Similarly, LG has baked in several apps and services that duplicate superior Google offerings already available on the device. These include a weird LG app store, two different superfluous voice command systems and a "virtual assistant" that has done little more than tell me the weather and give me basic "getting started"-style tips.
If you're moderately tech-savvy and willing to take the time to dig through the phone's labyrinth of options, you can disable enough of the redundant elements and bad design decisions to make the G4 reasonably pleasant to use. But the vast majority of consumers aren't going to do that — and out of the box, LG's software just doesn't provide a great user experience.
To its credit, LG has added in some genuinely useful features amidst all the silliness. There's a Dual Window mode for viewing two apps on screen side-by-side simultaneously, for instance; it's somewhat limited in the breadth of apps it supports, but enough basics are included that it could potentially be useful on occasion.
The G4 also has a Smart Settings feature that makes it easy to automate certain tasks — like turning on your phone's Wi-Fi when you're home and then turning it back off when you're out. More advanced users may turn to complex apps like Tasker to perform those same sorts of functions, but the simplicity and accessibility of LG's approach could be beneficial to the more casual smartphone owner.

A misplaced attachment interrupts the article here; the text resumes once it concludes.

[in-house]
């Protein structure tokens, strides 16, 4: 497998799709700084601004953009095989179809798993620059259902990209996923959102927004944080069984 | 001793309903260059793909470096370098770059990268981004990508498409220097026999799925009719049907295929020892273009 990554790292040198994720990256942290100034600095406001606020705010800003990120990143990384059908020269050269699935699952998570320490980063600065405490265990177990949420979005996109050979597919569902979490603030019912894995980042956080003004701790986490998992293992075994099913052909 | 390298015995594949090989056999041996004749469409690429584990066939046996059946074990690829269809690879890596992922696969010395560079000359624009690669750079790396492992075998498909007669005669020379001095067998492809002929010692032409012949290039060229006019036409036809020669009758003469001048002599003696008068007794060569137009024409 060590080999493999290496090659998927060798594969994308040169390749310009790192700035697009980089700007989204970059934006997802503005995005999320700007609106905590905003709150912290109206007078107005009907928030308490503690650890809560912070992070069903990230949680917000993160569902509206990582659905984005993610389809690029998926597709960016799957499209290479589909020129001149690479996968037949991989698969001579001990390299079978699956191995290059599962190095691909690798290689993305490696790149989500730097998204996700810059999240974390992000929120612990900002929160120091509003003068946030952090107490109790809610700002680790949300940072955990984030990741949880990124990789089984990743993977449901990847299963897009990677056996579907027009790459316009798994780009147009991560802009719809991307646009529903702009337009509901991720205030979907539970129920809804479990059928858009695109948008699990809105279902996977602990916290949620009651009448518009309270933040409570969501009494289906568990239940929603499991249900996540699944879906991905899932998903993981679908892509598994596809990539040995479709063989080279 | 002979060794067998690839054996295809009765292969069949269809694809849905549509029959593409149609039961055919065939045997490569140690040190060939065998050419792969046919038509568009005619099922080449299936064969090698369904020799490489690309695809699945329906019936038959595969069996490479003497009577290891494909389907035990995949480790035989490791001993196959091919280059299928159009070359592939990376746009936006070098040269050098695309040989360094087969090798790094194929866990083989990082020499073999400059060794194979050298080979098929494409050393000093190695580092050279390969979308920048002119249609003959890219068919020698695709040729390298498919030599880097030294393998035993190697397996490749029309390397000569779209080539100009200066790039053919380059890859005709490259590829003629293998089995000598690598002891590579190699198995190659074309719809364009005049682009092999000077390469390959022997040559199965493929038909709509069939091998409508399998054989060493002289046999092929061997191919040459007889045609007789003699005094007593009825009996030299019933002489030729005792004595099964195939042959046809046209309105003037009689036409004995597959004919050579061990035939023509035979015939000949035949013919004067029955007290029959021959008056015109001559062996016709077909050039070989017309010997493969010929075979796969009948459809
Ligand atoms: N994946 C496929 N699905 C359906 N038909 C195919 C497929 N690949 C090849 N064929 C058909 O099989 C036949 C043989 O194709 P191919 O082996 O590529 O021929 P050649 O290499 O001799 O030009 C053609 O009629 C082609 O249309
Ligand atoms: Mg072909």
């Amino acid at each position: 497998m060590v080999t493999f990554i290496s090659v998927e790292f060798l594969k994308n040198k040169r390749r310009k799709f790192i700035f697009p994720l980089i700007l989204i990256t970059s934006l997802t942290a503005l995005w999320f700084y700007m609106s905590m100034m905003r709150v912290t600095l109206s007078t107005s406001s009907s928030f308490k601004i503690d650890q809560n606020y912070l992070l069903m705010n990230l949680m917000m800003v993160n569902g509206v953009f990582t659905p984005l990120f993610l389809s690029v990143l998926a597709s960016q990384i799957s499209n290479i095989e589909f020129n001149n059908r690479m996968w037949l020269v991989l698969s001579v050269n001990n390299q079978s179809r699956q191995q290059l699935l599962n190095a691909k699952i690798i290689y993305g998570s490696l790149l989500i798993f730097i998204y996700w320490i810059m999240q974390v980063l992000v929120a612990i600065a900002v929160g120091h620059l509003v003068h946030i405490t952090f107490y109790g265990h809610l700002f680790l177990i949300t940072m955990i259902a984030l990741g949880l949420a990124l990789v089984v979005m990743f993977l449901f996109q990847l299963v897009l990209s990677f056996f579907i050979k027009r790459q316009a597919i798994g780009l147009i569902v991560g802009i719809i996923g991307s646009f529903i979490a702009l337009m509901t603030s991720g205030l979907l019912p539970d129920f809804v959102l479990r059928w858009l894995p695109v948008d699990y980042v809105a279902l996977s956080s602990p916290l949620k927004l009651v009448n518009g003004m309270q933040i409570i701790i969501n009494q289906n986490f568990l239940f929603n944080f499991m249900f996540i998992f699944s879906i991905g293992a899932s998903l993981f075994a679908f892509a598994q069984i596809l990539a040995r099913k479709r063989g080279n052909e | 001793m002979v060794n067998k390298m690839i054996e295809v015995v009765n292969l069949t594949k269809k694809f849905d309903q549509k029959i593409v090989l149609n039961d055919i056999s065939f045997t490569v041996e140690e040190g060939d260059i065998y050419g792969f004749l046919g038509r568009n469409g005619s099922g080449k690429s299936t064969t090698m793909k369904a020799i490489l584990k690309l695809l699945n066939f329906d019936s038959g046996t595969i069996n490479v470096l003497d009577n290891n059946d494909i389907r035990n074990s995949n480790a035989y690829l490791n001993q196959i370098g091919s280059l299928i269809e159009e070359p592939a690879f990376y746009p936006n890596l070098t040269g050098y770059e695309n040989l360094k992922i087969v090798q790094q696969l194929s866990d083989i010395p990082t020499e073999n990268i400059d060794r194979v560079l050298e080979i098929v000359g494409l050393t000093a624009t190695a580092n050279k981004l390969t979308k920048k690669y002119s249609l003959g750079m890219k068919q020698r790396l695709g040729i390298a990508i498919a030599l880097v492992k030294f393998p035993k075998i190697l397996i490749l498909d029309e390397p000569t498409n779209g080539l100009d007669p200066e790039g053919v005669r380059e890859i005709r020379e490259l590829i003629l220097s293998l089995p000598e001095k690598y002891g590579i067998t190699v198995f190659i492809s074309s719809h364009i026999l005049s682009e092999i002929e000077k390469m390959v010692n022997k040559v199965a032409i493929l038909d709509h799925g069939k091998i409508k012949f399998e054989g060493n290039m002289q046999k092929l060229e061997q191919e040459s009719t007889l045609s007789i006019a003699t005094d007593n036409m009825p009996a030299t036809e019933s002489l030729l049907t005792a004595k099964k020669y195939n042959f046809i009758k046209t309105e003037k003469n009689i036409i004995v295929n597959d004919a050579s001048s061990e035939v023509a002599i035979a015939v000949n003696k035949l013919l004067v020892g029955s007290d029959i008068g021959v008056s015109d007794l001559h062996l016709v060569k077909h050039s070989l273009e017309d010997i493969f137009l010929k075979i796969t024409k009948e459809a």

The problem is that for most of us these days, smartphones are becoming more about the sum of their parts than the individual pieces. In order for a phone to move from being "fine" to "exceptional," it needs to offer something that goes beyond what everyone else is doing — something that creates an overall user experience that stands out in some meaningful way.
And that's ultimately why it's hard to get excited about the G4: Despite its progress from year to year, LG hasn't figured out how to pull together individual pieces into something that feels cohesive and special. With the level of choice available on Android today, that extra "X factor" is critical for a phone to succeed. Without it, any given device is just another slab on the shelf.
I wouldn't talk anyone out of buying the G4, because it really is a fine phone with some impressive elements — like a gorgeous display, solid performance and a commendable camera. But other phones, like the Galaxy S6 and Sony's Xperia flagships, offer those same elements along with the addition of something special — be it more inspired hardware design, more restrained software design or that ever-elusive outstanding overall user experience.
Sign up for CIO Asia eNewsletters.